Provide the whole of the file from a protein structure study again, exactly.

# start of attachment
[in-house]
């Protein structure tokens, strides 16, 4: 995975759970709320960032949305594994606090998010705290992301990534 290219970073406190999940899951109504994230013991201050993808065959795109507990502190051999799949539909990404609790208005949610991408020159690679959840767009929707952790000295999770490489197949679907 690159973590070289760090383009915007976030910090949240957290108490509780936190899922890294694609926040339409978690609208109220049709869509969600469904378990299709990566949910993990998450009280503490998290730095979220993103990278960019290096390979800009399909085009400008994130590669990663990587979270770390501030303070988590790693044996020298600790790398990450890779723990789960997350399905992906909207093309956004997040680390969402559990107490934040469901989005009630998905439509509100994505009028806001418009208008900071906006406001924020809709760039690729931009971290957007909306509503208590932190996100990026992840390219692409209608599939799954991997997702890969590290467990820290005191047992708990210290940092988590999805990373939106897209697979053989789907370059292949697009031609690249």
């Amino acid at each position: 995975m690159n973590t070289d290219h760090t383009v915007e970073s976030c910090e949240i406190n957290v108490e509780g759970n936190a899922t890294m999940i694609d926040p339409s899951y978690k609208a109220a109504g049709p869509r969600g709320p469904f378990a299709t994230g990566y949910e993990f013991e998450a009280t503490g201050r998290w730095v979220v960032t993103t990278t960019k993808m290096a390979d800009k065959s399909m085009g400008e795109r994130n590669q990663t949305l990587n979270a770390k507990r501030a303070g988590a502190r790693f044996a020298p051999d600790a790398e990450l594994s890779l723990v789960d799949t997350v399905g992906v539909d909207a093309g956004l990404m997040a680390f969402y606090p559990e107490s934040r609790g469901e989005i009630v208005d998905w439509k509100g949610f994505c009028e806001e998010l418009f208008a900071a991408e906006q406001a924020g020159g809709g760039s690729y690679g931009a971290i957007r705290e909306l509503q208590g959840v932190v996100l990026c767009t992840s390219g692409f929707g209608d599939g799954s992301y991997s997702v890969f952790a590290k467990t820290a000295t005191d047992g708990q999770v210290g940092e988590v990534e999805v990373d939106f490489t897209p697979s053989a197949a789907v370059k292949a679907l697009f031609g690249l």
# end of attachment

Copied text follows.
[in-house]
């Protein structure tokens, strides 16, 4: 995975759970709320960032949305594994606090998010705290992301990534 290219970073406190999940899951109504994230013991201050993808065959795109507990502190051999799949539909990404609790208005949610991408020159690679959840767009929707952790000295999770490489197949679907 690159973590070289760090383009915007976030910090949240957290108490509780936190899922890294694609926040339409978690609208109220049709869509969600469904378990299709990566949910993990998450009280503490998290730095979220993103990278960019290096390979800009399909085009400008994130590669990663990587979270770390501030303070988590790693044996020298600790790398990450890779723990789960997350399905992906909207093309956004997040680390969402559990107490934040469901989005009630998905439509509100994505009028806001418009208008900071906006406001924020809709760039690729931009971290957007909306509503208590932190996100990026992840390219692409209608599939799954991997997702890969590290467990820290005191047992708990210290940092988590999805990373939106897209697979053989789907370059292949697009031609690249």
């Amino acid at each position: 995975m690159n973590t070289d290219h760090t383009v915007e970073s976030c910090e949240i406190n957290v108490e509780g759970n936190a899922t890294m999940i694609d926040p339409s899951y978690k609208a109220a109504g049709p869509r969600g709320p469904f378990a299709t994230g990566y949910e993990f013991e998450a009280t503490g201050r998290w730095v979220v960032t993103t990278t960019k993808m290096a390979d800009k065959s399909m085009g400008e795109r994130n590669q990663t949305l990587n979270a770390k507990r501030a303070g988590a502190r790693f044996a020298p051999d600790a790398e990450l594994s890779l723990v789960d799949t997350v399905g992906v539909d909207a093309g956004l990404m997040a680390f969402y606090p559990e107490s934040r609790g469901e989005i009630v208005d998905w439509k509100g949610f994505c009028e806001e998010l418009f208008a900071a991408e906006q406001a924020g020159g809709g760039s690729y690679g931009a971290i957007r705290e909306l509503q208590g959840v932190v996100l990026c767009t992840s390219g692409f929707g209608d599939g799954s992301y991997s997702v890969f952790a590290k467990t820290a000295t005191d047992g708990q999770v210290g940092e988590v990534e999805v990373d939106f490489t897209p697979s053989a197949a789907v370059k292949a679907l697009f031609g690249l």